A study recently published in JAMA Internal Medicine stated that Charlie Sheen’s HIV-positive disclosure “corresponded with the greatest number of HIV-related Google searches ever recorded in the United States.” For better or worse, celebrity health news has the potential to create more awareness for a given condition than the most carefully planned outreach campaigns by respected health organizations. The term “15 minutes of fame”, it seems, may be applied to more than just a passing fad or Internet meme – it can also apply to the public consciousness during an opportunity for education and information dissemination. Even if the means are not necessarily ideal, Americans sought information on HIV because HIV found its way into a different arena of the public discourse. The same could be said about conversations about suicide after Robin Williams’ tragic passing.
But what can we do during those “15 minutes” to make sure the best, most memorable, and effective information is made available and accessible to newcomers to certain health discussions – like suicide and suicide prevention? What has been done in the past to reach people looking for answers? Specifically, was the Suicide Prevention Social Media (#SPSM) hashtag used effectively during hours and days after we learned about Robin Williams’ death to share information and resources to newcomers to the online conversation?
By The Numbers – The Conversation Around Suicide
First, let’s look at the big picture. Robin Williams’ died on August 11, 2014. While Symplur does not track celebrity mentions exclusively, we can see how many tweets included #suicide (1) and how many times his named occurred along with #suicide in a tweet (2) in the form of “Robin Williams”, “#RobinWilliams”, “#RIPRobinWilliams” or similar variants.
Prior to this news announcement, the #SPSM chat was on a summer break. The last tweet chat they conducted was on June 29, 2014 with 1,291 tweets recorded. Between that date and August 11, #SPSM usage averaged 54 tweets per day (3). All of this should put the effort of the #SPSM moderators in a better context as we look at what happened after the news about Robin Williams broke.
Detailing the #SPSM Response
This graph (4) shows mentions of #suicide compared to #spsm over the month of August. The spike in #suicide mentions is the day of Williams’ death, 11,648 tweets (5). Followed by another 9,890 tweets the following day. SPSM returned from their summer break to talk about Robin Williams and how his death was being discussed in the media with their highest participation at the time, and second highest participation of all #SPSM usage with 2,002 tweets on Sunday, August 17 (6).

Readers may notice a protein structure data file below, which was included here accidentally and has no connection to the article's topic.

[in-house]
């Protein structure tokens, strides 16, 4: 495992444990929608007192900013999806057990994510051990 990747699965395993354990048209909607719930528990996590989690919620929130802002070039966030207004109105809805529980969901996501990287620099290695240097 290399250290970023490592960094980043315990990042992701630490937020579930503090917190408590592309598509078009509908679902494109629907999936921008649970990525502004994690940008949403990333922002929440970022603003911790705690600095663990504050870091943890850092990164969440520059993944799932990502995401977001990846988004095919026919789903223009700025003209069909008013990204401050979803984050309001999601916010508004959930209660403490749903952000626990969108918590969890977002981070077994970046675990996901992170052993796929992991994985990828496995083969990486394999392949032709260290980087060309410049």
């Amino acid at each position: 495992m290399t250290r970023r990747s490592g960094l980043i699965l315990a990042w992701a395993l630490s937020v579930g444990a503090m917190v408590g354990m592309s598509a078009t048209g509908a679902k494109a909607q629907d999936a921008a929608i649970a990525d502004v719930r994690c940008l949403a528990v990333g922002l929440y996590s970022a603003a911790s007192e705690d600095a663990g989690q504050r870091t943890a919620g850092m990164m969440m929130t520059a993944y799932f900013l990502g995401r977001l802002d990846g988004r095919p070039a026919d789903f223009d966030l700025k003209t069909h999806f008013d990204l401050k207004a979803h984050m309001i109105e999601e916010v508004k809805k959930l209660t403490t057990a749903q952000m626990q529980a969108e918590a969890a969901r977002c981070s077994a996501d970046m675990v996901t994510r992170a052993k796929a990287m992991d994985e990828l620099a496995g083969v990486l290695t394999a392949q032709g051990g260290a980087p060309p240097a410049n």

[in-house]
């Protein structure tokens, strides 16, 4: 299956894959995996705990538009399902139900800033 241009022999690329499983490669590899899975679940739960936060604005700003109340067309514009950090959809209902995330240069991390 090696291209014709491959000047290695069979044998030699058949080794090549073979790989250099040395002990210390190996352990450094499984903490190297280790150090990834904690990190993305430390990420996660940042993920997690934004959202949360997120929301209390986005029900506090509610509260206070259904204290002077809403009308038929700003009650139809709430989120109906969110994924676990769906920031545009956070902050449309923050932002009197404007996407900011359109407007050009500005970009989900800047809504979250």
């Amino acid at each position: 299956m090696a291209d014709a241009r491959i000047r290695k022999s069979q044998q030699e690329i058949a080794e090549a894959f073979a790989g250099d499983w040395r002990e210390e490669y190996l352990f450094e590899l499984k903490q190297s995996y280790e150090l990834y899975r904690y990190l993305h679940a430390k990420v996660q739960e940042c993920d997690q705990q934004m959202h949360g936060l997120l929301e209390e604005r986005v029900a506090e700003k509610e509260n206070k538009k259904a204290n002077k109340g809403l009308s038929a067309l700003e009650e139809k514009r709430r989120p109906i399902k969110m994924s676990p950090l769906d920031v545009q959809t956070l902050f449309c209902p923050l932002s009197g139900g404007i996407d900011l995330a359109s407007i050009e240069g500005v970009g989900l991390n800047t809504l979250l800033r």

During this time, hundreds of links are being shared along with tweets including #suicide. While most of those links are to news organizations and various reports and obituaries, resources for mental health support and addressing the sensitive nature of discussing suicide are also shared (7). “Talking about suicide and Robin Williams’s death” was widely shared and discussed with both #suicide and #SPSM hashtags (8). As the week went on, and the #SPSM chat schedule resumed, the most trafficked links revolved around the chat itself, including links to chat transcripts, video chats, and suicide prevention resources (9). These links provided multiple opportunities for newcomers to #SPSM to learn about the chat and how to participate in future conversations with that community, growing that community to create new, informed advocates in the realm of suicide prevention.
Since Robin Williams’ death, the #SPSM tweet chat has only had one day with more tweets since the chat they held on August 17, 2014, the Sunday after his passing (10). As a community, #SPSM has answered the call to provide a safe and engaging space to discuss a sensitive topic like suicide. Unfortunately, there’s no concrete metric for suicide prevention. However, the increased #SPSM traffic since August 2014 (10) suggests people paying attention to tweets including #suicide are also noticing, and more importantly engaging with the conversations including #SPSM.
— Mike Sevilla, MD (@drmikesevilla) August 18, 2014
Sometimes, the best you can do is provide a safe space for people when they are looking for help. The #SPSM community embodies that effort. From my point of view, that’s the mark of a strong patient community.
If you’d like a closer look at the data behind this post, you can find everything here.